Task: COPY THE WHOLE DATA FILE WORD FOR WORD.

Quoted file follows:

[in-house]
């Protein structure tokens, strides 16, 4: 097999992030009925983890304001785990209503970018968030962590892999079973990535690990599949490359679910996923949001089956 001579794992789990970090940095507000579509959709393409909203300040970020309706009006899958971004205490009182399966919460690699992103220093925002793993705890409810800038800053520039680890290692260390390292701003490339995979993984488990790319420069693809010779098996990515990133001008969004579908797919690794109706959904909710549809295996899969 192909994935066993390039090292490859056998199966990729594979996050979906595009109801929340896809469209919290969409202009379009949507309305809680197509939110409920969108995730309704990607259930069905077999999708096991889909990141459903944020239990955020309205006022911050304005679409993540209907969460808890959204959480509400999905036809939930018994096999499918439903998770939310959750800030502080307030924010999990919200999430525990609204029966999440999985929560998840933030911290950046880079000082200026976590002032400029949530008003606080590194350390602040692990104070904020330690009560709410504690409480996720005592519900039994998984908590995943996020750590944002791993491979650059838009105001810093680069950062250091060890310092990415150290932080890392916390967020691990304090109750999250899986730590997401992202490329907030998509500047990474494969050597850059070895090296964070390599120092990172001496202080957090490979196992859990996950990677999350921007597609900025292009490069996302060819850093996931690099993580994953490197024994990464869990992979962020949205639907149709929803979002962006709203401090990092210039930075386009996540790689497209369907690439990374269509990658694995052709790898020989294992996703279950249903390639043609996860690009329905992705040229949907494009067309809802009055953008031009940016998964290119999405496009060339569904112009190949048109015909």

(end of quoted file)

[in-house]
């Protein structure tokens, strides 16, 4: 097999992030009925983890304001785990209503970018968030962590892999079973990535690990599949490359679910996923949001089956 001579794992789990970090940095507000579509959709393409909203300040970020309706009006899958971004205490009182399966919460690699992103220093925002793993705890409810800038800053520039680890290692260390390292701003490339995979993984488990790319420069693809010779098996990515990133001008969004579908797919690794109706959904909710549809295996899969 192909994935066993390039090292490859056998199966990729594979996050979906595009109801929340896809469209919290969409202009379009949507309305809680197509939110409920969108995730309704990607259930069905077999999708096991889909990141459903944020239990955020309205006022911050304005679409993540209907969460808890959204959480509400999905036809939930018994096999499918439903998770939310959750800030502080307030924010999990919200999430525990609204029966999440999985929560998840933030911290950046880079000082200026976590002032400029949530008003606080590194350390602040692990104070904020330690009560709410504690409480996720005592519900039994998984908590995943996020750590944002791993491979650059838009105001810093680069950062250091060890310092990415150290932080890392916390967020691990304090109750999250899986730590997401992202490329907030998509500047990474494969050597850059070895090296964070390599120092990172001496202080957090490979196992859990996950990677999350921007597609900025292009490069996302060819850093996931690099993580994953490197024994990464869990992979962020949205639907149709929803979002962006709203401090990092210039930075386009996540790689497209369907690439990374269509990658694995052709790898020989294992996703279950249903390639043609996860690009329905992705040229949907494009067309809802009055953008031009940016998964290119999405496009060339569904112009190949048109015909």